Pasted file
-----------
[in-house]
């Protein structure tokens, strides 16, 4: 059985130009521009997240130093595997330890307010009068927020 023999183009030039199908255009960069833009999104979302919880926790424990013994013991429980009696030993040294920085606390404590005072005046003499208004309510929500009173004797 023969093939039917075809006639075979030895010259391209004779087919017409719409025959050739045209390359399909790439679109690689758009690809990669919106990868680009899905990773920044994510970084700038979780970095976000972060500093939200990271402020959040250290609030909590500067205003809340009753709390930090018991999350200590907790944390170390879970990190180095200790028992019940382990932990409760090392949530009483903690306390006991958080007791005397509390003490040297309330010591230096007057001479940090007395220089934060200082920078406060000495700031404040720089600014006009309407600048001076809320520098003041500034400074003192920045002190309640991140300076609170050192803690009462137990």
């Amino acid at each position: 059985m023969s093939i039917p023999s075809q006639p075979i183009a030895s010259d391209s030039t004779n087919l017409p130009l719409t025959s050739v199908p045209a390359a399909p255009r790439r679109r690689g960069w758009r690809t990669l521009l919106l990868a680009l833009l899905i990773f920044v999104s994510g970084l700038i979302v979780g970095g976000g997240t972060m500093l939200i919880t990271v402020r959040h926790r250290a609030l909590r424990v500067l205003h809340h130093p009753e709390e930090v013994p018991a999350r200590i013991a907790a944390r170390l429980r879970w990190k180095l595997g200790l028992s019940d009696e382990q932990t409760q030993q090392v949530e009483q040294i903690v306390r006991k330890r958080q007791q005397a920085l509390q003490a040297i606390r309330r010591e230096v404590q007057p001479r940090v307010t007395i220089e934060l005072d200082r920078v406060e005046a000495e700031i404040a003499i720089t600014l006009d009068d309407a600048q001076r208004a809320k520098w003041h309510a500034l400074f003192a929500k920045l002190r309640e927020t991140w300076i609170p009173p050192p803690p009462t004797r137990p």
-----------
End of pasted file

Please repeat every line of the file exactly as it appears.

[in-house]
């Protein structure tokens, strides 16, 4: 059985130009521009997240130093595997330890307010009068927020 023999183009030039199908255009960069833009999104979302919880926790424990013994013991429980009696030993040294920085606390404590005072005046003499208004309510929500009173004797 023969093939039917075809006639075979030895010259391209004779087919017409719409025959050739045209390359399909790439679109690689758009690809990669919106990868680009899905990773920044994510970084700038979780970095976000972060500093939200990271402020959040250290609030909590500067205003809340009753709390930090018991999350200590907790944390170390879970990190180095200790028992019940382990932990409760090392949530009483903690306390006991958080007791005397509390003490040297309330010591230096007057001479940090007395220089934060200082920078406060000495700031404040720089600014006009309407600048001076809320520098003041500034400074003192920045002190309640991140300076609170050192803690009462137990």
């Amino acid at each position: 059985m023969s093939i039917p023999s075809q006639p075979i183009a030895s010259d391209s030039t004779n087919l017409p130009l719409t025959s050739v199908p045209a390359a399909p255009r790439r679109r690689g960069w758009r690809t990669l521009l919106l990868a680009l833009l899905i990773f920044v999104s994510g970084l700038i979302v979780g970095g976000g997240t972060m500093l939200i919880t990271v402020r959040h926790r250290a609030l909590r424990v500067l205003h809340h130093p009753e709390e930090v013994p018991a999350r200590i013991a907790a944390r170390l429980r879970w990190k180095l595997g200790l028992s019940d009696e382990q932990t409760q030993q090392v949530e009483q040294i903690v306390r006991k330890r958080q007791q005397a920085l509390q003490a040297i606390r309330r010591e230096v404590q007057p001479r940090v307010t007395i220089e934060l005072d200082r920078v406060e005046a000495e700031i404040a003499i720089t600014l006009d009068d309407a600048q001076r208004a809320k520098w003041h309510a500034l400074f003192a929500k920045l002190r309640e927020t991140w300076i609170p009173p050192p803690p009462t004797r137990p």